A breakthrough came in September 2010, when Steven S. Vogt of the University of California, Santa Cruz, and R. Paul Butler, of the Carnegie Institution in Washington, discovered evidence of a planet only three or four times the mass of earth orbiting in the “habitable zone” of a star (i.e., at a distance from a star where water could exist) about 20 light-years away from earth. As Butler noted, “This is really the first Goldilocks planet.”

More recently, NASA deployed the Kepler spacecraft, which searches for planets circulating other stars by measuring small fluctuations in their light reaching earth. In some of the initial findings, announced in February 2011, 1325 planets have been found orbiting around the 150,000 stars surveyed. Of these planets, 68 are earth-sized, and most appear to be in the habitable region around their respective stars. Extrapolation from this data suggests that as many as 10% of all stars in the Milky Way may have earth-sized planets orbiting them [Hooper2011]. A separate team of scientists, using a telescope in Chile and a different detection technique (radial velocity), recently announced the discovery of 50 new planets orbiting distant stars, several of which are approximately the earth’s mass and near the habitable zone around their respective stars [Vastag2011a].

We should add, however, that many Kepler sightings in particular remain to be ‘confirmed.’ Thus one might legitimately wonder how mathematically robust are the underlying determinations of velocity, imaging, transiting, timing, micro-lensing, etc.?


In short, among the factors in the Drake equation, two that have proven amenable to experimental study have been found to have reasonable values, although not quite as optimistic as Drake and his colleagues first estimated.

With every new research finding in the area of extrasolar planets and possible extraterrestrial living organisms, the mystery of Fermi’s paradox deepens. Indeed, “Where is everybody?” has emerged as one of the most significant scientific questions of our time.

Astronomer Paul Davies concludes his latest book on the topic by stating his own assessment: “my answer is that we are probably the only intelligent beings in the observable universe and I would not be very surprised if the solar system contains the only life in the observable universe.” Nonetheless, Davies reflects, “I can think of no more thrilling a discovery than coming across clear evidence for extraterrestrial intelligence.” [Davies2010, pg. 207-208].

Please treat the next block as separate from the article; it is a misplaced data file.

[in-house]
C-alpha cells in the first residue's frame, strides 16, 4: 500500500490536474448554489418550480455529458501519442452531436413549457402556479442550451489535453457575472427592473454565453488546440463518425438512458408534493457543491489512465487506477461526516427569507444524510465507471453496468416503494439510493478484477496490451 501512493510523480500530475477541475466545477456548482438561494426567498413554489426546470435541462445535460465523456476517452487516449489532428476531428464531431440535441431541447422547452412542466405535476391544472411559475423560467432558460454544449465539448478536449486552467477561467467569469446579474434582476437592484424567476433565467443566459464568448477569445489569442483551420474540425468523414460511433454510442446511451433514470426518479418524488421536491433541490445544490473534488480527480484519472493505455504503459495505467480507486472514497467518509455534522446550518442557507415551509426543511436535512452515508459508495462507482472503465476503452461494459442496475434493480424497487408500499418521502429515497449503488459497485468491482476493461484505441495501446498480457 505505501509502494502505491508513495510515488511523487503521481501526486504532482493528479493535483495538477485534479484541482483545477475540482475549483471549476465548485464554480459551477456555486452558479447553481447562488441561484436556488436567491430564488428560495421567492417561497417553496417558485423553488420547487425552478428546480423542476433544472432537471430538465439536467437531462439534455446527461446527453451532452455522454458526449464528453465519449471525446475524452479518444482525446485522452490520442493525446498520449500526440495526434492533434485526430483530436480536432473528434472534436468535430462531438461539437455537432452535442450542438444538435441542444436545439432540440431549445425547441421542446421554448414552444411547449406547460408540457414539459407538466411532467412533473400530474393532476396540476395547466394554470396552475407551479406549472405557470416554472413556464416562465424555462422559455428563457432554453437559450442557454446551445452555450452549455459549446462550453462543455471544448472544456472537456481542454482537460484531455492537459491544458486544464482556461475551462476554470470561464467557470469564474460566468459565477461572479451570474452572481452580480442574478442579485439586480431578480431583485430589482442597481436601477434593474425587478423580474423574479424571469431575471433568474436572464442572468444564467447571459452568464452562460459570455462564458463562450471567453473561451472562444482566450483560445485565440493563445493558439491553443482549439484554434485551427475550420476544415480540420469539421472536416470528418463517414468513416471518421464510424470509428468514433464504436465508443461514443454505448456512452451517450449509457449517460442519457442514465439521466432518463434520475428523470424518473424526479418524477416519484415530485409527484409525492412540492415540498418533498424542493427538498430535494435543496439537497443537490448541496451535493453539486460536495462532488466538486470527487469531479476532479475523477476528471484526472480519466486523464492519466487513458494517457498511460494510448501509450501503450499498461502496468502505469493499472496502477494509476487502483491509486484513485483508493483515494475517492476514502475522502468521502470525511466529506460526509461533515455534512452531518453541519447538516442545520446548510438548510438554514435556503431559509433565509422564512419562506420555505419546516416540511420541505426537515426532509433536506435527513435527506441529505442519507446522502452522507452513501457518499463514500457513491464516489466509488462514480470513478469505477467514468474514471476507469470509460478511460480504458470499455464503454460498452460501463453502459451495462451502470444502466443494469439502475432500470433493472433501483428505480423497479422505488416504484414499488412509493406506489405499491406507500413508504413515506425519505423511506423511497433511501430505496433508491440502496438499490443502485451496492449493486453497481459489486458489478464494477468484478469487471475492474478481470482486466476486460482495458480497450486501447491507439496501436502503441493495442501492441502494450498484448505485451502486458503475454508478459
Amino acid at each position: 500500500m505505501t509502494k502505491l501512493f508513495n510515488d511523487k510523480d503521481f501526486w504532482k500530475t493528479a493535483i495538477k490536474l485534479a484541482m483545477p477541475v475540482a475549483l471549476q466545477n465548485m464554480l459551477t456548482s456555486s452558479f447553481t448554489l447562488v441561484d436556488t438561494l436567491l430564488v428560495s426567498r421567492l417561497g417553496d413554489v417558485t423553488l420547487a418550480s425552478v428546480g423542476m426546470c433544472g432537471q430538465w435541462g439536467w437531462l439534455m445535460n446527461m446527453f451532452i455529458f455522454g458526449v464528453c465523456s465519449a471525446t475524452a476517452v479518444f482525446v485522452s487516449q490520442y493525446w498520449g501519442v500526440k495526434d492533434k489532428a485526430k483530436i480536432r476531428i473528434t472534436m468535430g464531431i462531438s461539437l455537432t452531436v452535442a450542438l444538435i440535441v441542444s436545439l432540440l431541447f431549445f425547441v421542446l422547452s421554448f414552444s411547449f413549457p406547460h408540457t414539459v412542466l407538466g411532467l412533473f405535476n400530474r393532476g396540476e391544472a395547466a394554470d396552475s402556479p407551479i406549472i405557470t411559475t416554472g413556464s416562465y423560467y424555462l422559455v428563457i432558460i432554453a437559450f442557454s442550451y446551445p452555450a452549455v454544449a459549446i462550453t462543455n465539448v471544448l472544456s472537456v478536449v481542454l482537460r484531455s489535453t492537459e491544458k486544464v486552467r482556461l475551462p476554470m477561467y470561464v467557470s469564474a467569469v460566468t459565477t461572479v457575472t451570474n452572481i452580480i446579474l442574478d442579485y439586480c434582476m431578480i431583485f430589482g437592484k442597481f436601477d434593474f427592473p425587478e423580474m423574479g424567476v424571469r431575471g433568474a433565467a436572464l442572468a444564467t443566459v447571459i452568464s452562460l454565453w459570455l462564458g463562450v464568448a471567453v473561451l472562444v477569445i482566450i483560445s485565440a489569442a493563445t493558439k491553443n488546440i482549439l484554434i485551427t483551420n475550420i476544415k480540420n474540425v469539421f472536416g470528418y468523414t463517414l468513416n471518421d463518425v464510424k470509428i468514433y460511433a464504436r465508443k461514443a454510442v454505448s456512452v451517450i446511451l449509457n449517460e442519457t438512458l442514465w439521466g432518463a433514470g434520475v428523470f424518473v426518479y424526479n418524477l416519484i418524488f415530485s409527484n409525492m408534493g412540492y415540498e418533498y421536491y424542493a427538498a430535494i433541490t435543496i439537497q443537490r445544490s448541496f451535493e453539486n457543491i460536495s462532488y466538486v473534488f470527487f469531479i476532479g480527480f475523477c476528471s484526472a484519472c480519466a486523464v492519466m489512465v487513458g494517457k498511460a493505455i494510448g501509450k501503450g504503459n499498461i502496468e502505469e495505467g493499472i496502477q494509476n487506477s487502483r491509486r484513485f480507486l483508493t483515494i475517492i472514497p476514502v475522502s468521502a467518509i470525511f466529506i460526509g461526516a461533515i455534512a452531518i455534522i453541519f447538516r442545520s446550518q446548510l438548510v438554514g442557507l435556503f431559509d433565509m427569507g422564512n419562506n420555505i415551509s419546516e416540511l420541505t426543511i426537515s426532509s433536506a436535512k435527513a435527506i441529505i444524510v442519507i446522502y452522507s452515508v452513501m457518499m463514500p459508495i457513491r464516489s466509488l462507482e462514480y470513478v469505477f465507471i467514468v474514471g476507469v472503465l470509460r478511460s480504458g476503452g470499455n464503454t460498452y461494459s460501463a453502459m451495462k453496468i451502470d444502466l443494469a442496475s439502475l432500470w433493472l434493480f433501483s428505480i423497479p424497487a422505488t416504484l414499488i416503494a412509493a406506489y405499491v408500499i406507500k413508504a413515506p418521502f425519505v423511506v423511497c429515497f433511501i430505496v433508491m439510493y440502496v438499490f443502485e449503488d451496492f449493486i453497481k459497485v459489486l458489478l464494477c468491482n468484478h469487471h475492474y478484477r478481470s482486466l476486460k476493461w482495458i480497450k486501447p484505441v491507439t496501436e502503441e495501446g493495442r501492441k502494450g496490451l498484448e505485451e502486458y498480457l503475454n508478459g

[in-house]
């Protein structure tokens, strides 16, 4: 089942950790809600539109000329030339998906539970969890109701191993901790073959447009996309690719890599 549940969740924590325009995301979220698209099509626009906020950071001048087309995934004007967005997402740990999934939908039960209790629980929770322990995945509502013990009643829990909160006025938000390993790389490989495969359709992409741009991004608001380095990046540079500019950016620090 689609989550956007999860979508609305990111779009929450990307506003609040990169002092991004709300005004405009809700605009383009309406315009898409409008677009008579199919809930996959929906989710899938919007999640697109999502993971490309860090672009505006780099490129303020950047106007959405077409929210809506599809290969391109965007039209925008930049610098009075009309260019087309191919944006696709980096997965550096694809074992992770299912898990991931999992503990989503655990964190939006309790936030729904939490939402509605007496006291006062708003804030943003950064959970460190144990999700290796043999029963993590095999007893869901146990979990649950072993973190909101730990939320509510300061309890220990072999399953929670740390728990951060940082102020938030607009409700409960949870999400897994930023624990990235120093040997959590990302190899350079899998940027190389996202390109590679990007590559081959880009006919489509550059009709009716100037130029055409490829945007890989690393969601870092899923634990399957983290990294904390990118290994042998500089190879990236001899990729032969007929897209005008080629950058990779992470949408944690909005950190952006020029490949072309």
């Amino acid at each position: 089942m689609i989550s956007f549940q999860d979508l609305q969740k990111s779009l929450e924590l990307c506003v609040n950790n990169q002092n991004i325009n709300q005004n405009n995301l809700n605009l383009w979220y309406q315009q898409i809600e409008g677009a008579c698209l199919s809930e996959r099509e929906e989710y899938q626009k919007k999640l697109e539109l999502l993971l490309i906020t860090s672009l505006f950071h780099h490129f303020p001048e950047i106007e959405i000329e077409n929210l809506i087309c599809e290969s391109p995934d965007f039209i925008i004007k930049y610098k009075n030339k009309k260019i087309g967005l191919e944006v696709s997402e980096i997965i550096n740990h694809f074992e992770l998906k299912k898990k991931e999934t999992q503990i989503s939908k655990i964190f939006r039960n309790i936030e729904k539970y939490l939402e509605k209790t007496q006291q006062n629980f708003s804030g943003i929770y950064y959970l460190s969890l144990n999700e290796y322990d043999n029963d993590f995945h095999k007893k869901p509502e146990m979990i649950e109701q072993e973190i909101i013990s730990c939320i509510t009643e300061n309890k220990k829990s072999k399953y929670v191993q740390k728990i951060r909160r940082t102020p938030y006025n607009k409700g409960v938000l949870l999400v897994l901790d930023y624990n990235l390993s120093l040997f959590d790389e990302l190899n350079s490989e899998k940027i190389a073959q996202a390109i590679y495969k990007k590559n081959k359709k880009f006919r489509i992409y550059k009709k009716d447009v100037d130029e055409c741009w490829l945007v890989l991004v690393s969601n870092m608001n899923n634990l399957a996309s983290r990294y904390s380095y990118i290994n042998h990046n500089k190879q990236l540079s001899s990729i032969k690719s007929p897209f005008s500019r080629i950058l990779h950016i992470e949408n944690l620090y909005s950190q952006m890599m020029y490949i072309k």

1. [Davies2010] Paul Davies, The Eerie Silence: Renewing Our Search for Alien Intelligence, Houghton Mifflin Harcourt, New York, 2010.
  2. [Hooper2011] Rowan Hooper, “Exoplanet explosion sparks philosophical debate,” New Scientist, 21 Feb 2011, available at Online article.
  3. [Vastag2011a] Brian Vastag, “New ‘super-Earth’ that is 36 light-years away might hold water, astronomers say,” Washington Post, 12 Sep 2011, available at Online article.
  4. [Webb2002] Stephen Webb, If the Universe Is Teeming with Aliens… Where Is Everybody? Fifty Solutions to Fermi’s Paradox and the Problem of Extraterrestrial Life, Copernicus Books, New York, 2002.

Written by physicsgg

September 17, 2011 at 7:15 am

Aliens may destroy humanity to protect other civilisations…..

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….say scientists
Rising greenhouse emissions may tip off aliens that we are a rapidly expanding threat, warns a report for Nasa

When they see what a mess we've made of our planet, aliens may be forced to take drastic action.

It may not rank as the most compelling reason to curb greenhouse gases, but reducing our emissions might just save humanity from a pre-emptive alien attack, scientists claim.

Watching from afar, extraterrestrial beings might view changes in Earth’s atmosphere as symptomatic of a civilisation growing out of control – and take drastic action to keep us from becoming a more serious threat, the researchers explain.

This highly speculative scenario is one of several described by scientists at Nasa and Pennsylvania State University that, while considered unlikely, they say could play out were humans and alien life to make contact at some point in the future.